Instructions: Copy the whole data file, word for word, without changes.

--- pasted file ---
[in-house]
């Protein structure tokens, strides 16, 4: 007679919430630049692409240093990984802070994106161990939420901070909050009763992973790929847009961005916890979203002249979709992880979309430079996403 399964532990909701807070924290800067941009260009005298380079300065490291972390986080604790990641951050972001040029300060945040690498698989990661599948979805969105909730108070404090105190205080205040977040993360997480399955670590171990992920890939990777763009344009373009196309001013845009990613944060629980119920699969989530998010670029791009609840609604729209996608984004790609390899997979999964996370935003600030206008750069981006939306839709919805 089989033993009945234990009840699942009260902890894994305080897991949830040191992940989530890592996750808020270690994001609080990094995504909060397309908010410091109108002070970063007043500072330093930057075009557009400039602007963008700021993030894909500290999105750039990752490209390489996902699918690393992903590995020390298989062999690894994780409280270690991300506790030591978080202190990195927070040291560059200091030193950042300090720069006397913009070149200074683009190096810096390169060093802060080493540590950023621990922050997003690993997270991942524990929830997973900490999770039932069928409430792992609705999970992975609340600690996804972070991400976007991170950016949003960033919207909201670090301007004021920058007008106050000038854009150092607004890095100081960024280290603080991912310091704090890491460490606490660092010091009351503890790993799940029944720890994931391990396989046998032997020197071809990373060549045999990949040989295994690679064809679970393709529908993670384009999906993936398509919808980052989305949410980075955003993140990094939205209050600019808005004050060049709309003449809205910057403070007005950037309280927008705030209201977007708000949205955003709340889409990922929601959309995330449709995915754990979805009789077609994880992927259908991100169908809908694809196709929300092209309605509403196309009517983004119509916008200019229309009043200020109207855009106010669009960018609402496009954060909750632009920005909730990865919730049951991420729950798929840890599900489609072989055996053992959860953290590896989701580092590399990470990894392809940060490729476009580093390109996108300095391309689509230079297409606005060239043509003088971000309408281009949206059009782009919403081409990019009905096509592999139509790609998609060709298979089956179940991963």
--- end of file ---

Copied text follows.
[in-house]
């Protein structure tokens, strides 16, 4: 007679919430630049692409240093990984802070994106161990939420901070909050009763992973790929847009961005916890979203002249979709992880979309430079996403 399964532990909701807070924290800067941009260009005298380079300065490291972390986080604790990641951050972001040029300060945040690498698989990661599948979805969105909730108070404090105190205080205040977040993360997480399955670590171990992920890939990777763009344009373009196309001013845009990613944060629980119920699969989530998010670029791009609840609604729209996608984004790609390899997979999964996370935003600030206008750069981006939306839709919805 089989033993009945234990009840699942009260902890894994305080897991949830040191992940989530890592996750808020270690994001609080990094995504909060397309908010410091109108002070970063007043500072330093930057075009557009400039602007963008700021993030894909500290999105750039990752490209390489996902699918690393992903590995020390298989062999690894994780409280270690991300506790030591978080202190990195927070040291560059200091030193950042300090720069006397913009070149200074683009190096810096390169060093802060080493540590950023621990922050997003690993997270991942524990929830997973900490999770039932069928409430792992609705999970992975609340600690996804972070991400976007991170950016949003960033919207909201670090301007004021920058007008106050000038854009150092607004890095100081960024280290603080991912310091704090890491460490606490660092010091009351503890790993799940029944720890994931391990396989046998032997020197071809990373060549045999990949040989295994690679064809679970393709529908993670384009999906993936398509919808980052989305949410980075955003993140990094939205209050600019808005004050060049709309003449809205910057403070007005950037309280927008705030209201977007708000949205955003709340889409990922929601959309995330449709995915754990979805009789077609994880992927259908991100169908809908694809196709929300092209309605509403196309009517983004119509916008200019229309009043200020109207855009106010669009960018609402496009954060909750632009920005909730990865919730049951991420729950798929840890599900489609072989055996053992959860953290590896989701580092590399990470990894392809940060490729476009580093390109996108300095391309689509230079297409606005060239043509003088971000309408281009949206059009782009919403081409990019009905096509592999139509790609998609060709298979089956179940991963």